Intelligent Vehicles Research Laboratory

Intelligent Vehicles Research Laboratory was established in 2011 to develop unique vehicle test equipment and conduct vehicle tests for active safety-related features. The research results are shared with government agencies and auto industry world wide. Interdisciplinary collaboration (such as computer engineering, mechanical engineering, computer science, human-factor engineering social science and medical fields) is essential for the research in this lab.

Mechatronics and Automotive Control Laboratory

The Mechatronics Research Laboratory (MRL) was established in 2005 to facilitate teaching and research in the areas of Mechatronics and Intelligent Systems, Diagnostics/Prognostics, Advanced Control Systems, Modeling and Simulation, Drive-By-Wire Systems, and Sensors & Algorithms. MRL is aimed at creating high-tech workforce in the area of mechatronics and intelligent systems by providing appropriate training to the students in order to meet the needs of these rapidly changing technologies and provide services to industry for promoting new technologies.

Molecular Kinetics Laboratory - Ion and Nanoparticle Characterization Facility

Ever wonder how explosives are detected at an airport detection system, how forensic analysts look ofr chemical "fingerprints" that point towards the culprit or how ion beams are the future of space propulsion? The Molecular Kinetics Lab, established in 2015, uses state of the art analytical techniques which are sensitive enough to detect, identify and quantitate molecules and nanoparticles in a medium based on their mass, charge, and/or size. These ionization and characterization technologies are employed in unique ways in medical, biomedical, forensic, pharmaceutical, propulsive, pollution impact, aerosol and particle technology and renewable energy industries.

Richard G. Lugar Center for Renewable Energy

The Richard G. Lugar Center for Renewable Energy is one of the Signature Centers of IUPUI. It was established in March 2007 to address the societal needs for clean, affordable and renewable energy sources, improve the nation's energy security, and reduce global warming. Its primary mission is to promote research excellence in the area of renewable energy through collaborative efforts among faculty in the disciplines of engineering, chemistry, physics, biology, and environmental affairs. It will promote renewable energy applications through teaching, learning, civic engagement, and synergistic partnerships with industry, government labs and local communities.

Skeletal Research Laboratory

Skeletal Research Laboratory was established in 1998 to train biomedical engineers and scientists, and conduct research in the area of skeletal mechanics and biology using multidisciplinary expertise such as biomechanics, bioinformatics, computer simulation, and molecular and cell biology.

Transportation Active Safety Institute

Transportation Active Safety Institute was established in 2006. It is a signature center at IUPUI. The following research is performed:
1) Crash and Naturalistic Driving data analysis
2) Automated driving and autonomous vehicles
3) Active safety systems testing and evaluation
4) Image processing and pedestrian/bicyclist recognition
5) Connected vehicles and V2X
6) Human factors in driving safety
7) Impaired and distracted driving
8) Modeling and simulation
9) Young and older driver behavior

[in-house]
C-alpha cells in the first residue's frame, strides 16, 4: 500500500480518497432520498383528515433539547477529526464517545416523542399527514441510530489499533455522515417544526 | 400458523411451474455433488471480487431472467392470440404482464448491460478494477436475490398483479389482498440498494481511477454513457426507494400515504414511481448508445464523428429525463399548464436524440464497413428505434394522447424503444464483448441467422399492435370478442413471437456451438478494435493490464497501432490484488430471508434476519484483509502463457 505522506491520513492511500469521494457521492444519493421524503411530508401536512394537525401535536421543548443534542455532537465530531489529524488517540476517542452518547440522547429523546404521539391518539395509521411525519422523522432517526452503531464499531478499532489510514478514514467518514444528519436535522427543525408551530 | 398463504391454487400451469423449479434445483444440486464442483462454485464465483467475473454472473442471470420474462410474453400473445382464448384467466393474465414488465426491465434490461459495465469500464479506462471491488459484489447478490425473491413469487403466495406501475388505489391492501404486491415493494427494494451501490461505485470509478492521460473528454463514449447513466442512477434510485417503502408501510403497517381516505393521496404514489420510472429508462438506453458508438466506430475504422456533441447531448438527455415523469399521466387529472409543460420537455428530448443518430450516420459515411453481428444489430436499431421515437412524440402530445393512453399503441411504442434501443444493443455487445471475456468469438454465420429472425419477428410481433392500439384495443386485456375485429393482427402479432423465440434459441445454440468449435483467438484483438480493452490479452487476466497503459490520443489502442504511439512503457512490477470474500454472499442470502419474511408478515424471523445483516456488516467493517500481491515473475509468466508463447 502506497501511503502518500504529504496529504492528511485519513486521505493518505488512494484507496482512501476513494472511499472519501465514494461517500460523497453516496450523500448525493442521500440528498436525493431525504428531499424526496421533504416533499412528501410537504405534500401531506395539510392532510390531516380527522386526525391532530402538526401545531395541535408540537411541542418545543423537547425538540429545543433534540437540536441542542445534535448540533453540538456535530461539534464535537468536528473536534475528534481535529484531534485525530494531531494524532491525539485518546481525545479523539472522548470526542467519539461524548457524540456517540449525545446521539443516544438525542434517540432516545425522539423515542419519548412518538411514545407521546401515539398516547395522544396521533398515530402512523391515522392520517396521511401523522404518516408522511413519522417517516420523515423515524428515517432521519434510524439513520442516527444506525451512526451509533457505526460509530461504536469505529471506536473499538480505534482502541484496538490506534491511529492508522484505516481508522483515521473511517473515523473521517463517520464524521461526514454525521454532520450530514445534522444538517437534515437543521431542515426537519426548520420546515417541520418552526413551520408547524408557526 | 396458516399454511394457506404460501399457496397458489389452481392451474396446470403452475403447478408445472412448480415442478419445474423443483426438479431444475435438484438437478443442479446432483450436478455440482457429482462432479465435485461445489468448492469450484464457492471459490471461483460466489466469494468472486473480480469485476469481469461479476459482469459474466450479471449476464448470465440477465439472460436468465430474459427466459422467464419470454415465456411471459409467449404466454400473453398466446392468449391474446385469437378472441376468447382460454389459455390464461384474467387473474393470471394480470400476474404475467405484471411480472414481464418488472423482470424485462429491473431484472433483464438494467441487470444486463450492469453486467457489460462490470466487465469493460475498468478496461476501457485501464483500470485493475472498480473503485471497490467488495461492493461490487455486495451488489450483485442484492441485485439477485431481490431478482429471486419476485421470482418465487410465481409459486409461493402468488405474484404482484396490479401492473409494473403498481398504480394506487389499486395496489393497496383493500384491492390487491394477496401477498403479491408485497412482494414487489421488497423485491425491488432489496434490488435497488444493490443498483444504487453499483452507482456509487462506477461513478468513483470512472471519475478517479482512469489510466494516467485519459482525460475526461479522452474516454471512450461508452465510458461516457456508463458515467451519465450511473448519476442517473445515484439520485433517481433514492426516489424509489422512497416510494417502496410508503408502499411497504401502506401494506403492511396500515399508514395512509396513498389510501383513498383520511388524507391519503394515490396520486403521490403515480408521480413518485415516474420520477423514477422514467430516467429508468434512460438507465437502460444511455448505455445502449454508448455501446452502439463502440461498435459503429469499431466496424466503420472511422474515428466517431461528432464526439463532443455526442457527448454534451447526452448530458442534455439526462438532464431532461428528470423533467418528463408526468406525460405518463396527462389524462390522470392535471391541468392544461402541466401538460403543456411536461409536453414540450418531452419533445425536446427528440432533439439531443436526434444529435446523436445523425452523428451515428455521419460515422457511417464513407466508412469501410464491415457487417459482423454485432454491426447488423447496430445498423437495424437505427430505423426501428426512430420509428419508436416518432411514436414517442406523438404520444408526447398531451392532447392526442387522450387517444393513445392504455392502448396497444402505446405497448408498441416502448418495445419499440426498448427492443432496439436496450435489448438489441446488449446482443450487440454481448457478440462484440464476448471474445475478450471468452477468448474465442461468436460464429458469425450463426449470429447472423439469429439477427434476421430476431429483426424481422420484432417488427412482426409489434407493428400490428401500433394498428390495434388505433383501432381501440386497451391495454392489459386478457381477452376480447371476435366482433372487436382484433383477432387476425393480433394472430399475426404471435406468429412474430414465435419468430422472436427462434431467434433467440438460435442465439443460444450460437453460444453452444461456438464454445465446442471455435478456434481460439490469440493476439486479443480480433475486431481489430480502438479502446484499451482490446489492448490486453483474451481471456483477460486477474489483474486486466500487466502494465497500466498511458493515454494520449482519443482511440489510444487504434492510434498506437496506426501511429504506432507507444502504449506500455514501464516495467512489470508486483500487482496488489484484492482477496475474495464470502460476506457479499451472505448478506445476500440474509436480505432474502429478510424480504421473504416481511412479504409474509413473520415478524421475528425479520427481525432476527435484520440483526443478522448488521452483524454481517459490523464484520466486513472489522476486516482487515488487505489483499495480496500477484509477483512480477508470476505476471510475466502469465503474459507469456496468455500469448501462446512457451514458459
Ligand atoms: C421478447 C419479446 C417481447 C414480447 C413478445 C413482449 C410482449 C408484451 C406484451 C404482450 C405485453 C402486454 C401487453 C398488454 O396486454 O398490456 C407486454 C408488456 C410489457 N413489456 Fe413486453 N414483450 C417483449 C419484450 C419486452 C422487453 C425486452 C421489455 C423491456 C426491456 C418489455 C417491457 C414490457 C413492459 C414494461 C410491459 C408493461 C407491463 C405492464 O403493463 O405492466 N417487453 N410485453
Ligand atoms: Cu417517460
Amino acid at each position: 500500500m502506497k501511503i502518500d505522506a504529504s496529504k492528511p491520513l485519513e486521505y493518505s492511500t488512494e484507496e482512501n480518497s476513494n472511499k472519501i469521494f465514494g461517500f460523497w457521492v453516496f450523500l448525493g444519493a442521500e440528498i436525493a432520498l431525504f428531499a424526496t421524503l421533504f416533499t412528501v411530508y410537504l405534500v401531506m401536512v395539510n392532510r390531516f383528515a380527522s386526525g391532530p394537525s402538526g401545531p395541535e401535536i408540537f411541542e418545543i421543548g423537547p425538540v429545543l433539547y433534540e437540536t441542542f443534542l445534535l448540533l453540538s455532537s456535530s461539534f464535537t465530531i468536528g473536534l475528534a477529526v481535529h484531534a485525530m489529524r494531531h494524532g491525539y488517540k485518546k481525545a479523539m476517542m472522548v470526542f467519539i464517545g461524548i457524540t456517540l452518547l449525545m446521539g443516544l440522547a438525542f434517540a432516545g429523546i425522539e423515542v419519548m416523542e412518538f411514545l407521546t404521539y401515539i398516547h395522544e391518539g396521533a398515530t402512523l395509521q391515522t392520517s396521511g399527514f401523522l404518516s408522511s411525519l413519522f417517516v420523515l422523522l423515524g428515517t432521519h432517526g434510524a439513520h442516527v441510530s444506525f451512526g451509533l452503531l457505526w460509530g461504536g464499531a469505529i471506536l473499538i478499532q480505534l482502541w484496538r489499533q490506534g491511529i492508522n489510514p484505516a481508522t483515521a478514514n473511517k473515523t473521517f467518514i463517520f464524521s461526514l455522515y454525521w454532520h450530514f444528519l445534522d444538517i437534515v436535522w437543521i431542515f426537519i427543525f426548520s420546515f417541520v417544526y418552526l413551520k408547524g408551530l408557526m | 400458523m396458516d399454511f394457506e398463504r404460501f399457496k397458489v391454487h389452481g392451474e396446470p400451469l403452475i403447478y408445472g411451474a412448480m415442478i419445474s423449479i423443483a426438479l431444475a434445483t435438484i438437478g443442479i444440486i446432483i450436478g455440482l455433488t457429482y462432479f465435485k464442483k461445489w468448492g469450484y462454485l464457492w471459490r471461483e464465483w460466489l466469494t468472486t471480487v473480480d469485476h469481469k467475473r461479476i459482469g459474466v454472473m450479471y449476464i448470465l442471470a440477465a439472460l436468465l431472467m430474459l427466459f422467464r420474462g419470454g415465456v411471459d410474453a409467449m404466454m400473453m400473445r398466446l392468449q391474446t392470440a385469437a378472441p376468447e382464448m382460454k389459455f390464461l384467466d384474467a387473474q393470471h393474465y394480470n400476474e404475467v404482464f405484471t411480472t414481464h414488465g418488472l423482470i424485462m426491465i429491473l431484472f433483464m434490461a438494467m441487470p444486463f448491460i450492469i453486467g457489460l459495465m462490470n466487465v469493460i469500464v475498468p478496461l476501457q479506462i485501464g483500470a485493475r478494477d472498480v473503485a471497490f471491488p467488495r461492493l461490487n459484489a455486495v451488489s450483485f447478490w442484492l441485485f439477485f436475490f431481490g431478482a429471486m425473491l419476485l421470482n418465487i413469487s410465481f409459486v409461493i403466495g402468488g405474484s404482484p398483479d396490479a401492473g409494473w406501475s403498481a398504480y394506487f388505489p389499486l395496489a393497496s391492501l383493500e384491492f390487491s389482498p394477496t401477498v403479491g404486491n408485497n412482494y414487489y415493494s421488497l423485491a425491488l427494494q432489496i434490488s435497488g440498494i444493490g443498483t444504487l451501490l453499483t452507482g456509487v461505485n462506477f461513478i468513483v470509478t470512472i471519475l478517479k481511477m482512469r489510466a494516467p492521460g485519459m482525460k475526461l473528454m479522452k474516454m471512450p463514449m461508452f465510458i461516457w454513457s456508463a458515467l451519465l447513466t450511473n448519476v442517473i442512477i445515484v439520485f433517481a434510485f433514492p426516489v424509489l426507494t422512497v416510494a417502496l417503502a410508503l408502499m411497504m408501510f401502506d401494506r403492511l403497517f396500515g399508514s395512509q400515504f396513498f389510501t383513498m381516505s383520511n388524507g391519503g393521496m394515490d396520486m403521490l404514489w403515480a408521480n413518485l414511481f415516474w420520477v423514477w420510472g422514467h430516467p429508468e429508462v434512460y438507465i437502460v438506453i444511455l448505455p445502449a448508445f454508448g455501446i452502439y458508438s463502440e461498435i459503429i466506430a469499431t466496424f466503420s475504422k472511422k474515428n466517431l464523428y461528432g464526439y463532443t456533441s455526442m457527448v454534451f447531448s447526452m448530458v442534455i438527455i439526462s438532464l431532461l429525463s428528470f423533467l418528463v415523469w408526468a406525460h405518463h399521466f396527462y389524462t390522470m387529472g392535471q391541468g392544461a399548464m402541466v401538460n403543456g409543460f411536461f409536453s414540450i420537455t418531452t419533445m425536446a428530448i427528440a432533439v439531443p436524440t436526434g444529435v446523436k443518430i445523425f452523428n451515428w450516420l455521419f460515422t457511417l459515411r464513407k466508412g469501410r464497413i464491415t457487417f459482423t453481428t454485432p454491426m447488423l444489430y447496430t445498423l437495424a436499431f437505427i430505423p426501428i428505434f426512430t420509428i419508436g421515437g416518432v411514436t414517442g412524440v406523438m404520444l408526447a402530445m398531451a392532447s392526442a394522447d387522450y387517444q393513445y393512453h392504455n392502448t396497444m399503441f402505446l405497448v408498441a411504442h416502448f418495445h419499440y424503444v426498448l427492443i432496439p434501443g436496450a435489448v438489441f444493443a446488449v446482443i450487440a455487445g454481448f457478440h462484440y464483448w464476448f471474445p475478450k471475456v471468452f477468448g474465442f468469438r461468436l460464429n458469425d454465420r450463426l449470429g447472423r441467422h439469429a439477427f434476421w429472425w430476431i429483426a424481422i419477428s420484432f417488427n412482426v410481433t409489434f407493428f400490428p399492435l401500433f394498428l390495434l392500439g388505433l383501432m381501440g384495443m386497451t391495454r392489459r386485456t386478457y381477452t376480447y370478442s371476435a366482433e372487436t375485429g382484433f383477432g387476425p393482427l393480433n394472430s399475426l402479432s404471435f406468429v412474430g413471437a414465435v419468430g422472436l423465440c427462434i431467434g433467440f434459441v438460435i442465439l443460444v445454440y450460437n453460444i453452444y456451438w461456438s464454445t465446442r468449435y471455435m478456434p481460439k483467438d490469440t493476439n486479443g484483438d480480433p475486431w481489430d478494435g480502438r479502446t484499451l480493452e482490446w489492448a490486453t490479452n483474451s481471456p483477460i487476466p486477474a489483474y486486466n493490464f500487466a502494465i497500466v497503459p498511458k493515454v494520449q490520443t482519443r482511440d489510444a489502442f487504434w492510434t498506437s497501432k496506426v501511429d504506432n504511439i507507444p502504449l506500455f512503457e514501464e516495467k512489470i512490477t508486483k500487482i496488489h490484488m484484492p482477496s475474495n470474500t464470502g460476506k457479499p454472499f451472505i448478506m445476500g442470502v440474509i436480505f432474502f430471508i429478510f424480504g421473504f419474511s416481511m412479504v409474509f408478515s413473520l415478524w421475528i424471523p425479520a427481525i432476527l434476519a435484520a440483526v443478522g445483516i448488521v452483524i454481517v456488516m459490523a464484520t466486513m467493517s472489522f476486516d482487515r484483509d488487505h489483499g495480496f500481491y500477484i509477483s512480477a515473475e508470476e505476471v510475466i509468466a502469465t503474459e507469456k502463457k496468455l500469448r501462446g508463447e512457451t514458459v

10) Biomechanics in active safety systems
11) Vehicle dynamics and control

Vascular Mechanobiology Laboratory

The objective of the Vascular Mechanobiology Laboratoy is to understand the effect of mechanical forces in vascular cell physiology, in particular its impact on vascular aging. We are focused on molecular interactions at the cell nucleus, and force transduction at the nuclear lamina. Defects in nuclear lamina could lead to signs of aging and be involved in cell senescence. While normal mechanical and hemodynamic forces in the vasculature are necessary for maintaining homemstasis, they can also contribute to localized pathological conditions as well as the normal vascular aging. We use mechanical tools to simulate conditions in vitro, and molecular and cellular biology techniques and imaging tools to analyze changes in cell behavior and functions. These studies will lead to better understanding of mechanical forces in vascular aging and improved methods of treatment and prevention of vascular diseases.

Vehicle and Crash Data Analysis and Processing Laboratory

The National Highway Traffic Safety Administration (NHTSA) estimates ("The Economic Impact of Motor Crashes 2000" NHTSA, DOT HS-809-446, May 2002) the annual societal cost of motor vehicle crashes in the U.S. at $230.6 billion based on
* 6,328,000 reported crashes involving 11.3 million vehicles
* 4,365,000 crashes per year resulting in property damage
* 1,925,000 crashes resulting in injuries
* 38,252 crashes resulting in 42,643 fatalities

Over the last four decades, the numbers of injuries and fatalities per traveled mile have decreased significantly. However, over the last two decades these numbers have leveled off, indicating that new approaches will be needed in order to achieve additional reductions. Thus automotive suppliers have begun developing active safety products, whose goal is to prevent or mitigate crashes, as opposed to passive safety products, such as seat belts and air bags that provide protection only in a crash. An active safety system senses aspects of the vehicle, driver, traffic, and/or roadway to identify and assess impending crash events, then attempts to avoid the crash either by warning the driver or by taking appropriate control actions such as braking. Active safety products in development include adaptive cruise control, collision warning, lane-departure warning, and lane-keeping systems.

TASI will provide a collaborative environment, facilitating interaction among academic researchers, automotive supplies, vehicle manufacturers, and government regulatory agencies addressing vehicular active safety issues. Through the partners combined efforts, TASI activities will help bridge the gap between innovation, market launch, and evaluation of commercial products. This will speed the market introduction of active safety systems, thereby reducing crash-related injuries, loss of life, and property damage, while promoting innovative companies that boost Indiana's economy.